“Second Encore”, “Pack Rats”, “A Lust Supreme”, alongside two later songs “Enter the Tempel” and “Caress of Steel Wheels”, are among the smoothest guitar driven soul and light funk compositions you’ll hear in recent memory, but he brings a surfeit of six string supported rock muscle to the party as well. During songs like the first two, Mehlsen’s guitar work is often mind-blowing and never comes close to any of the same masturbatory excesses we might hear from his lessers on the instrument. “Pack Rats”, especially, sparks to fiery life thanks to the song’s instrumental interplay and Mehlsen proves time and again how he’s a musician who feeds off other musical voices. The choruses for each of the aforementioned cuts are simply stellar and put one of his songwriting strengths front and center for listeners; one might expect such a high flown conceptual work to be less accessible, but Mehlsen’s songwriting makes every effort to draw listeners in and keep them with the album until the end.

Some of the riskier highlights of the album come with the songs “Nightstream”, “(What’s the Story) Morning Glory?” and the album’s opus, a nearly seven minute long “Darn that Dream/Stairway to Eleven”. The smirking reference in the last title there, alluding to both an iconic hard rock song and the movie Spinal Tap, is all the more coy considering there’s none of that customary musical bluster to be heard in either part of the latter tune. “Nightstream” is one of most artful moments on The Musician’s Compass: a 12 Step Programme and carries itself with an understated elegance. “(What’s the Story) Morning Glory?” has faded elegiac regret stamped on each section of the song and Mehlsen’s vocal performance is oddly, but pleasingly, reminiscent of David Gilmour’s singing. The chiming guitars give way to some rousing lead work late in the tune and the instrumental breaks take some interesting turns without ever losing the plot.

Del Suelo’s second studio album establishes this project as one of most compelling acts working on the indie scene today and it’s truly tantalizing to imagine how Erik Mehlsen might, eventually, follow up a release like The Musician’s Compass: a 12 Step Programme.


Scottie Carlito

Tuesday, September 11, 2018

Conceptz “Splash” feat. Bennie Blanco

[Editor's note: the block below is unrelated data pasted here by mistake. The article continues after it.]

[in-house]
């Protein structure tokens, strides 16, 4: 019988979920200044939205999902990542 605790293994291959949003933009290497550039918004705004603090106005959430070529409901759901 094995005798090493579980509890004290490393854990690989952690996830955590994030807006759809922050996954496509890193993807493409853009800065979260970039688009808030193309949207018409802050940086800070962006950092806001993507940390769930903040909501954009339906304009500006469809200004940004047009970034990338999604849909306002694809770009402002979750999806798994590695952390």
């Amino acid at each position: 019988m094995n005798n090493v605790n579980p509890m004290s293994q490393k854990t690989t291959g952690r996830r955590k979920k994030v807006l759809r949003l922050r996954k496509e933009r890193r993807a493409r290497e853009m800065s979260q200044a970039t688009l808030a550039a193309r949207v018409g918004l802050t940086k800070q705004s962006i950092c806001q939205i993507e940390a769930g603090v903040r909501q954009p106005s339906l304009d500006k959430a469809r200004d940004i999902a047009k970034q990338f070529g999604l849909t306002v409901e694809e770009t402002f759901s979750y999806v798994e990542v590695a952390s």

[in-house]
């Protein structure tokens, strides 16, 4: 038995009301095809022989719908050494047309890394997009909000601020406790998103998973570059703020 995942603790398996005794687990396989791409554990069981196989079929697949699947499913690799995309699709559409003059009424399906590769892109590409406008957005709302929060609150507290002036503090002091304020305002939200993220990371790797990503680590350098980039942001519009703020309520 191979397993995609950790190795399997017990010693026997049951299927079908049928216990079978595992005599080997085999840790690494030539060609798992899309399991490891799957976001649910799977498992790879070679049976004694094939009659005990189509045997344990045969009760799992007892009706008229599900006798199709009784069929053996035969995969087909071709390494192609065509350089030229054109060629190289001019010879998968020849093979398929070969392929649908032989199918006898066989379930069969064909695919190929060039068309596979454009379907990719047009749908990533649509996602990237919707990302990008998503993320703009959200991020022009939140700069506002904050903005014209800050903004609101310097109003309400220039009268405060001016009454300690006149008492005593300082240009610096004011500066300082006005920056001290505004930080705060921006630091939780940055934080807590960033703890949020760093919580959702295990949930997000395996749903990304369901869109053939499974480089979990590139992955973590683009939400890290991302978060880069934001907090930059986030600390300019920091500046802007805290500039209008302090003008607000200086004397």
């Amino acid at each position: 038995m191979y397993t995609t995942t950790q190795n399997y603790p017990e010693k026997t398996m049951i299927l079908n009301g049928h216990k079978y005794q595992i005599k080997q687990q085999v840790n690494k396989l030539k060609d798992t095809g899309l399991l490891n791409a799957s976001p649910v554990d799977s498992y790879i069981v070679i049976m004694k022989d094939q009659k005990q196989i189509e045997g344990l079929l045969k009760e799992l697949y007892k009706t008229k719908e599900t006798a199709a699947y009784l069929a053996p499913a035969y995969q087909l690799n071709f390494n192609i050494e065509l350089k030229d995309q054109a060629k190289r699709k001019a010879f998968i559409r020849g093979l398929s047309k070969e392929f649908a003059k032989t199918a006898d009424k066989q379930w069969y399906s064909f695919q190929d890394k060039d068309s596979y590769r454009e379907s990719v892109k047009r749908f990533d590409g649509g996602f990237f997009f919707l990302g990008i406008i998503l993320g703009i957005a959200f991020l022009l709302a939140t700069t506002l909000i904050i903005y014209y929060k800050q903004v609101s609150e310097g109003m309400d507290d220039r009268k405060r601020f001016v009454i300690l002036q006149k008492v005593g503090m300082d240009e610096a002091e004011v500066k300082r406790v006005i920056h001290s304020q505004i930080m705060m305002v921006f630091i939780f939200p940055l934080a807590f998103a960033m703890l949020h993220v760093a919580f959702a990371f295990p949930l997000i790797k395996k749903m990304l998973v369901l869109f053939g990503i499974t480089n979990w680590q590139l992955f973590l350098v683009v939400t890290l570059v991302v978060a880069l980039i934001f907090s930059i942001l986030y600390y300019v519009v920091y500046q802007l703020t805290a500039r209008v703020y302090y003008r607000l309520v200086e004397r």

Conceptz “Splash” feat. Bennie Blanco


The clock strikes midnight, and Conceptz wants to know where you’re at. In this life, only a couple of things are certain; we’re all going to die someday, we’ve all got to eat, and we’re all compelled to be drawn towards each other in the most primal ways possible. Conceptz is confident that sexual sparks can be ignited if you open yourself up to the idea, and “Splash” saturates us in an aphrodisiac that is one part mammoth bassline and another part cocky self-awareness. It doesn’t matter if we used to be together and it didn’t work out. We made a connection and it fizzled? It’s back on tonight. We’re going for a dip in the ocean of sensuous sonic grooves that Conceptz is unleashing at us with ease.

“Splash” isn’t as vulgar as some of you might infer by its humorously literal title, instead letting us paint our own imagery of two becoming one inside our own dirty minds, although it should be said that Conceptz gives us a healthy nudge in the right direction from the jump. The backing track sparkles and drones on in the foreground, powerless to dull the sharp rhymes that Conceptz and Benny Blanco are trading back and forth. There’s nothing to stop the anticipation from building to a fever pitch and finally releasing in an elegantly appointed chorus that fades in and out of the ethers like steam rising from hot springs in the dead of winter. Does Conceptz realize the imaginative supremacy they wield? My guess is yes, considering how relaxed and composed they remain in the grit and grind of “Splash.”

The music starts to blend into the lyrics towards the latter half of this song, and if you’re not moving to the churning descent of its patterned beat by this point, I seriously have to question whether or not you have a pulse. “Splash” is as intoxicating as a designer drug and has a high that lasts ten times as long, demanding repeated listens from even the most hardcore of anti-rap music fan. We’re spellbound by the glittering tones and melodies lingering in the rearview mirror as we blaze through verse after verse, and trying to resist the glamour of “Splash” soon becomes understandably pointless.